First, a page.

Starting with an example that shows the surprising loyalty of the revolting slaves on Saint-Domingue, the later nation-state of Haiti, to the French king, the Introduction develops the theme of empire building in the French colonial realm in the seventeenth and eighteenth centuries. First, it underlines the importance of historical actors that play a major role in this book despite its focus on material culture. This is explained by the slight difference to the mainstream in the studies of material cultures that tends to emphasize the consumption of things rather than the conditions under which these were produced. In this revived concept of materialism the study of colonial building projects fits perfectly, since the sources available for the process of construction reveal precisely the people, material, and aesthetic concepts involved. Overviewing previous literature on colonial building projects in other empires in general and on the French empire in particular, it becomes apparent that only few newer publications have discovered the importance such undertakings had for implementing cultural, political, and social identities within a largely fragmented and culturally diverse society. The Introduction concludes with an analysis of the book’s structure, a reflection on used written and material sources, as well as a note on currencies and measures.
The constellation the French encountered at the coast of Senegambia was already one of a mixed society formed over centuries after the arrival of Portuguese traders in the region. But following the founding of the Senegal Company, French directors and the Company’s agents pursued a more ambitious building programme that included larger fortresses on Gorée Island and on Saint-Louis Island in the estuaries of the Senegal River. The style of colonial buildings in Saint Louis and on Gorée Island did not develop in the same manner as it did in the Antilles, Pondichéry or, for that matter, in Canada. Government buildings, trade houses, and residences were, for example, largely influenced by the ornamental style of the Toucouleur, an ethnic group of Muslim faith that settled in the area of today’s Mali. It was only in the later period of territorial colonization of West Africa that the colonial style superseded the local Creole style.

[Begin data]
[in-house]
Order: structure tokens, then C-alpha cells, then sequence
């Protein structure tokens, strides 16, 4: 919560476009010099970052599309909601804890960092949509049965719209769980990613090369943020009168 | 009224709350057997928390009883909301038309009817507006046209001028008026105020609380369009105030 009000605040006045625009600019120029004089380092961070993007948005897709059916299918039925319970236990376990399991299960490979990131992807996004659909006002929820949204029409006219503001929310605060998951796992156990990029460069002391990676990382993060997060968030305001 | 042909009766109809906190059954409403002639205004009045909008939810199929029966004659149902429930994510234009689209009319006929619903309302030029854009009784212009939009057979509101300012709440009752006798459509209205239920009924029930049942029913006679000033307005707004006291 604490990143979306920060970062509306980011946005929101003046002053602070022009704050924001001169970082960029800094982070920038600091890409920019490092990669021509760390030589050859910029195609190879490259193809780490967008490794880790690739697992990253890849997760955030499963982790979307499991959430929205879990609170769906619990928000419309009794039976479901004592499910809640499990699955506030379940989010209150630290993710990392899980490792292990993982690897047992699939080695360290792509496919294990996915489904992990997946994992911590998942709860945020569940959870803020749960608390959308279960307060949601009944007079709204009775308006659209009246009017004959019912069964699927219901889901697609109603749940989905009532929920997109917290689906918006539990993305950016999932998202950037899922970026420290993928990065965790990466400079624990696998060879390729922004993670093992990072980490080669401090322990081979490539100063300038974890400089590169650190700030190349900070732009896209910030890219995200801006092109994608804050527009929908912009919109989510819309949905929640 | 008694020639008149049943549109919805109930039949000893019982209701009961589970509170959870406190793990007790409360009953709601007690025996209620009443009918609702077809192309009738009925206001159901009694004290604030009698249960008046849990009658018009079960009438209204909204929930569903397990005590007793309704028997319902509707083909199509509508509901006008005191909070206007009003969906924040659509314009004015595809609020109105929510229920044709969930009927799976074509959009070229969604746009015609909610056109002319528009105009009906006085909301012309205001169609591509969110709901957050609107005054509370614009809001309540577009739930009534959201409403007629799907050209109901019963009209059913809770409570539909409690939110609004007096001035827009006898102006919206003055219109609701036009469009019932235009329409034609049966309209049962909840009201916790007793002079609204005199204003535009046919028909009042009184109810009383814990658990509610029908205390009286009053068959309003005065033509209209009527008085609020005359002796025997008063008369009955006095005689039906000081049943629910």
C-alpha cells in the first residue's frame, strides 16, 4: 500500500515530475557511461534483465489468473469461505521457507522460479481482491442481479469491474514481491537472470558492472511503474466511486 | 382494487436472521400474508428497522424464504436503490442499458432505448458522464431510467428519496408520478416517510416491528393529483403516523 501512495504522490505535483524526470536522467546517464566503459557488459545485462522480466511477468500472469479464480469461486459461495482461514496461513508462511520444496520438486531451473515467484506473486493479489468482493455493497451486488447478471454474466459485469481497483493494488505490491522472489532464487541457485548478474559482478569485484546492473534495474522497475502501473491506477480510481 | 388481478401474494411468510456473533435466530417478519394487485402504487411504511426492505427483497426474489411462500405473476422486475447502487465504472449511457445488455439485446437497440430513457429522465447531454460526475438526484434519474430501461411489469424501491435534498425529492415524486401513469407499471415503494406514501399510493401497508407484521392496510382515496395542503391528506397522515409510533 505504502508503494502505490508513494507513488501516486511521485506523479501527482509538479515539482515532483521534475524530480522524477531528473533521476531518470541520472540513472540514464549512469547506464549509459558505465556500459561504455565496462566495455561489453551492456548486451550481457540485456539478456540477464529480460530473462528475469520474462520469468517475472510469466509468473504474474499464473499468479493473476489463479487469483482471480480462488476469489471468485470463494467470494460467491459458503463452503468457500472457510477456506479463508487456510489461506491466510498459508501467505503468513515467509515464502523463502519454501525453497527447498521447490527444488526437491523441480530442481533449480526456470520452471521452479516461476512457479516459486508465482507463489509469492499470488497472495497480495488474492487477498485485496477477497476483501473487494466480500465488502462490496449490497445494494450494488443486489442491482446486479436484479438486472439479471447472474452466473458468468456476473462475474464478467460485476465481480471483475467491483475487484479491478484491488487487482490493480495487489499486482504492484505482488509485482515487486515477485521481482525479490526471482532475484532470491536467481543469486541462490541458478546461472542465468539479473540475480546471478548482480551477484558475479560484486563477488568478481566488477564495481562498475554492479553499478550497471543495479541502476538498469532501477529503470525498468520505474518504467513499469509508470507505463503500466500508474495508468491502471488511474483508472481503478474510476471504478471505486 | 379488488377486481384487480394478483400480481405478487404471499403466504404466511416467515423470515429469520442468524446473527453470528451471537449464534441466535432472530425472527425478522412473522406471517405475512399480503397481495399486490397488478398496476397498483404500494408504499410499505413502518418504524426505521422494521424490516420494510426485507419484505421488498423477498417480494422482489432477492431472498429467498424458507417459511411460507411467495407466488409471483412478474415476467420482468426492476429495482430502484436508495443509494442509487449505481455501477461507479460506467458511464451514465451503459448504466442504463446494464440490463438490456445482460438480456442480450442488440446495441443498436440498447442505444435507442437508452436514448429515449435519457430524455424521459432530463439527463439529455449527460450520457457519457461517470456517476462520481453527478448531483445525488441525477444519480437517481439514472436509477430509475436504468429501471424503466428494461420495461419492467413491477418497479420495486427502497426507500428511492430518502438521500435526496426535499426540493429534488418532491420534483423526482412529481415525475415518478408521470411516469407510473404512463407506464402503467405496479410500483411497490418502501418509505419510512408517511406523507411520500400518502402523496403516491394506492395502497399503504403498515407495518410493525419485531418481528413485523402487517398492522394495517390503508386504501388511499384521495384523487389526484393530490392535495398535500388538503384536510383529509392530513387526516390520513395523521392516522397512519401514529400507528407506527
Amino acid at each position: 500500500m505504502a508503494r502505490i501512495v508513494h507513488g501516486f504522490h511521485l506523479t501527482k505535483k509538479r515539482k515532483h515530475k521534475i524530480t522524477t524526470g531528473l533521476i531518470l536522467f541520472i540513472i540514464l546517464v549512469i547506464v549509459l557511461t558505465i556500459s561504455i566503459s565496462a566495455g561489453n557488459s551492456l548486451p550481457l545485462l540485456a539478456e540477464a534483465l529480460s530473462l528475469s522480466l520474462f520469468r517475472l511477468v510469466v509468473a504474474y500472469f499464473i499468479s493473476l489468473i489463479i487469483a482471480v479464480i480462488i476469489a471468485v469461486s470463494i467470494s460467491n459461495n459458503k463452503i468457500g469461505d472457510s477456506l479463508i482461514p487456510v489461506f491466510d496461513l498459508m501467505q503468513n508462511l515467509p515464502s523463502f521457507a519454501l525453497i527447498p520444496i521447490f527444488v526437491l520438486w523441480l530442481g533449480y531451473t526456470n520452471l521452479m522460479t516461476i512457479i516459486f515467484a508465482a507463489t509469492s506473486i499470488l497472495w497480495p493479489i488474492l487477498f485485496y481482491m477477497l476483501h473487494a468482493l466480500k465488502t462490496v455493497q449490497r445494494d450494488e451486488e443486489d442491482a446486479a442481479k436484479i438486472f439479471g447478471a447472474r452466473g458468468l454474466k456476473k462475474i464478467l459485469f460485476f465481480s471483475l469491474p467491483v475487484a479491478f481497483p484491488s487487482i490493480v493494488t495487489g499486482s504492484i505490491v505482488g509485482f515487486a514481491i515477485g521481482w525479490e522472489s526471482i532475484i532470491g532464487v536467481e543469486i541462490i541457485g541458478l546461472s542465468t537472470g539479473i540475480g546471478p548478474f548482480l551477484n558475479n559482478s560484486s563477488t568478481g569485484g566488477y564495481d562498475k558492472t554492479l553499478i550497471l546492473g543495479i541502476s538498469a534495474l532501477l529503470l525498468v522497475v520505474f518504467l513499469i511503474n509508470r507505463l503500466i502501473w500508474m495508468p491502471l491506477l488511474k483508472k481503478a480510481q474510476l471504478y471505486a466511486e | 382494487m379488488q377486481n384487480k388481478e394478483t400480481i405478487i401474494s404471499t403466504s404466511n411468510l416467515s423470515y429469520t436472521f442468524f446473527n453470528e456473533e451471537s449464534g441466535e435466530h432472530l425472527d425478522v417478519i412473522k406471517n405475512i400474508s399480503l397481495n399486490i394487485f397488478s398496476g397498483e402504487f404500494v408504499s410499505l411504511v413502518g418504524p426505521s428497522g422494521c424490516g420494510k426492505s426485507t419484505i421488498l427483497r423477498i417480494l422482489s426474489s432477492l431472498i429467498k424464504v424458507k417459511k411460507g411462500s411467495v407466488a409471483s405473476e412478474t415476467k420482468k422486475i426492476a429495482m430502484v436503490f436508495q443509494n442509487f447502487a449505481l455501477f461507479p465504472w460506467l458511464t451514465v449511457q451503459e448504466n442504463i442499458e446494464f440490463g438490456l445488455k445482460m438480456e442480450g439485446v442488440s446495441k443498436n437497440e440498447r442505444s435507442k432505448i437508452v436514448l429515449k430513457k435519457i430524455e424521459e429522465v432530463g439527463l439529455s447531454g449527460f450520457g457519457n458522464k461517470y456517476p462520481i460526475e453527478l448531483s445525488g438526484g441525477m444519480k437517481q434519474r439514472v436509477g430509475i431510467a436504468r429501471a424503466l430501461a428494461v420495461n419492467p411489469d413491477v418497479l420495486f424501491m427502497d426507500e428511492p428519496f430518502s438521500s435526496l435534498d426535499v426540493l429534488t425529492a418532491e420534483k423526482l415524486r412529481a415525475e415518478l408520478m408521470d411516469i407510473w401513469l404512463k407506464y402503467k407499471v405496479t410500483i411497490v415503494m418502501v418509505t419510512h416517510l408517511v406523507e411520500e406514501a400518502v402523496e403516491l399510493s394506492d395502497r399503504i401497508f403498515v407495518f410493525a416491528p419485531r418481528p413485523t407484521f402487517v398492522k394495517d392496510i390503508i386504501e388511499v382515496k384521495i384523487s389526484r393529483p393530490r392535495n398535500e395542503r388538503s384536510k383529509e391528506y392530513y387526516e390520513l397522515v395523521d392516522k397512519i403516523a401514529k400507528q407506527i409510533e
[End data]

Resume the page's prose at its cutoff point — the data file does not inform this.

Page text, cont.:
Affective buildings and emotional communities on Martinique, Guadeloupe, and Haiti
This chapter examines the effects large buildings had on people building and living with them. In describing the formation of such a landscape of affective buildings the material evidence is to speak for itself, that is, written accounts of impressions these buildings may have had on an observer are only briefly mentioned. By doing this, the material approach to history is taken to its necessary end to sometimes let things speak only through themselves and not by their representation. Showing the success and the limits of this active production of spaces for an emotional community of settlers and slaves on the island, I conclude with an outlook on the Haitian Revolution that did not destroy the landmarks created under colonial rule, but appropriated buildings, monuments, and also, perhaps most importantly, the ambition from the French to create a coherent national identity by continuing the effort to pursue large building projects. Thus the early modern practice of empire building continued in the form of nation building in this first republic of freed slaves in the nineteenth century.
Africans and Europeans were not the only ones involved in the construction of the large buildings on the islands. The indigenous populations, the Caribs, whom the Europeans encountered when they landed on these islands, mastered several building techniques, disposed over knowledge about the local materials, different sorts of woods, stones, corals, and how to handle, use, and apply them for construction works. This chapter describes the multicultural constellation of the population in the Antilles at the beginning of European colonization efforts. A close look on materials used in the large buildings reveals the sort of assemblage that the actor–network theory proposes to be an essential image of the interconnection between things and people. In the Antilles bricks, stones, and lime, including sea corals and shells, were used in many buildings; sometimes French engineers imported bricks, tiles, steel, and even stones from Europe making the walls of the large buildings thus perfect examples of assemblages of Atlantic materials.